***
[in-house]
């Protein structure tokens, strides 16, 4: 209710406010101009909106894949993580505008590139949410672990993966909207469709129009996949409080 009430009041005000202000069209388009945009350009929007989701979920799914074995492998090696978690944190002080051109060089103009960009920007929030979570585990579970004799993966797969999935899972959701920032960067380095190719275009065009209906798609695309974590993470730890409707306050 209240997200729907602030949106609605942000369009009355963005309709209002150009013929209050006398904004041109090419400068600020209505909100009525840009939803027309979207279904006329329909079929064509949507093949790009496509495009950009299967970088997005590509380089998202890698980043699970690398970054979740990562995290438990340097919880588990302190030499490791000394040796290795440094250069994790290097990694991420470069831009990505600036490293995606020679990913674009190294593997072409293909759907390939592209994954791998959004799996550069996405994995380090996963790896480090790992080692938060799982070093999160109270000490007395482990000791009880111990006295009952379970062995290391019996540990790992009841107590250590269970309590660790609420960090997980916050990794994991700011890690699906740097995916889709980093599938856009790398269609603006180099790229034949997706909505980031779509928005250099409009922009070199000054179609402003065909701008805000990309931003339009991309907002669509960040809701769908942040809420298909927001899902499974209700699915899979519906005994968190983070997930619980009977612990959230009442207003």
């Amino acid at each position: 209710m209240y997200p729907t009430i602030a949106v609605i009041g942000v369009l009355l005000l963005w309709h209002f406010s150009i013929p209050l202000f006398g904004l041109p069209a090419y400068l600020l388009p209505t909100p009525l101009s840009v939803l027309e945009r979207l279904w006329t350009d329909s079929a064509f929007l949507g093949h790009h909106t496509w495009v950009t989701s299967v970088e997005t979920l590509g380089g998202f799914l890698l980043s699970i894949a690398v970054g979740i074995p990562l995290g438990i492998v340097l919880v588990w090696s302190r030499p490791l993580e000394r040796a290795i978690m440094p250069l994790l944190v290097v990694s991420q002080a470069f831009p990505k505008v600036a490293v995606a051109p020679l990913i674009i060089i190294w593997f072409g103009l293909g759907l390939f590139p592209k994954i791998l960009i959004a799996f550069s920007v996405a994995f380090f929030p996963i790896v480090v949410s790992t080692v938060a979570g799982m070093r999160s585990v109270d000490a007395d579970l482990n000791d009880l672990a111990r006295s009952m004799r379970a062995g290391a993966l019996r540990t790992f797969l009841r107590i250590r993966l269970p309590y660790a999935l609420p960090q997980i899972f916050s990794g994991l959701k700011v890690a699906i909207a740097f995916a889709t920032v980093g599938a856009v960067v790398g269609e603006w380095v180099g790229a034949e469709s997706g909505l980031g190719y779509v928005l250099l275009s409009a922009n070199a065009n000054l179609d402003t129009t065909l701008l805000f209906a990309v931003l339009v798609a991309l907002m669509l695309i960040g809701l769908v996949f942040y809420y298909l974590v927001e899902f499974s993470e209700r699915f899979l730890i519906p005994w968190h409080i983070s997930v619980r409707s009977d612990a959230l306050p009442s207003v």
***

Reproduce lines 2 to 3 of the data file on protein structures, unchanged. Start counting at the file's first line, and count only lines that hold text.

């Protein structure tokens, strides 16, 4: 209710406010101009909106894949993580505008590139949410672990993966909207469709129009996949409080 009430009041005000202000069209388009945009350009929007989701979920799914074995492998090696978690944190002080051109060089103009960009920007929030979570585990579970004799993966797969999935899972959701920032960067380095190719275009065009209906798609695309974590993470730890409707306050 209240997200729907602030949106609605942000369009009355963005309709209002150009013929209050006398904004041109090419400068600020209505909100009525840009939803027309979207279904006329329909079929064509949507093949790009496509495009950009299967970088997005590509380089998202890698980043699970690398970054979740990562995290438990340097919880588990302190030499490791000394040796290795440094250069994790290097990694991420470069831009990505600036490293995606020679990913674009190294593997072409293909759907390939592209994954791998959004799996550069996405994995380090996963790896480090790992080692938060799982070093999160109270000490007395482990000791009880111990006295009952379970062995290391019996540990790992009841107590250590269970309590660790609420960090997980916050990794994991700011890690699906740097995916889709980093599938856009790398269609603006180099790229034949997706909505980031779509928005250099409009922009070199000054179609402003065909701008805000990309931003339009991309907002669509960040809701769908942040809420298909927001899902499974209700699915899979519906005994968190983070997930619980009977612990959230009442207003």
């Amino acid at each position: 209710m209240y997200p729907t009430i602030a949106v609605i009041g942000v369009l009355l005000l963005w309709h209002f406010s150009i013929p209050l202000f006398g904004l041109p069209a090419y400068l600020l388009p209505t909100p009525l101009s840009v939803l027309e945009r979207l279904w006329t350009d329909s079929a064509f929007l949507g093949h790009h909106t496509w495009v950009t989701s299967v970088e997005t979920l590509g380089g998202f799914l890698l980043s699970i894949a690398v970054g979740i074995p990562l995290g438990i492998v340097l919880v588990w090696s302190r030499p490791l993580e000394r040796a290795i978690m440094p250069l994790l944190v290097v990694s991420q002080a470069f831009p990505k505008v600036a490293v995606a051109p020679l990913i674009i060089i190294w593997f072409g103009l293909g759907l390939f590139p592209k994954i791998l960009i959004a799996f550069s920007v996405a994995f380090f929030p996963i790896v480090v949410s790992t080692v938060a979570g799982m070093r999160s585990v109270d000490a007395d579970l482990n000791d009880l672990a111990r006295s009952m004799r379970a062995g290391a993966l019996r540990t790992f797969l009841r107590i250590r993966l269970p309590y660790a999935l609420p960090q997980i899972f916050s990794g994991l959701k700011v890690a699906i909207a740097f995916a889709t920032v980093g599938a856009v960067v790398g269609e603006w380095v180099g790229a034949e469709s997706g909505l980031g190719y779509v928005l250099l275009s409009a922009n070199a065009n000054l179609d402003t129009t065909l701008l805000f209906a990309v931003l339009v798609a991309l907002m669509l695309i960040g809701l769908v996949f942040y809420y298909l974590v927001e899902f499974s993470e209700r699915f899979l730890i519906p005994w968190h409080i983070s997930v619980r409707s009977d612990a959230l306050p009442s207003v």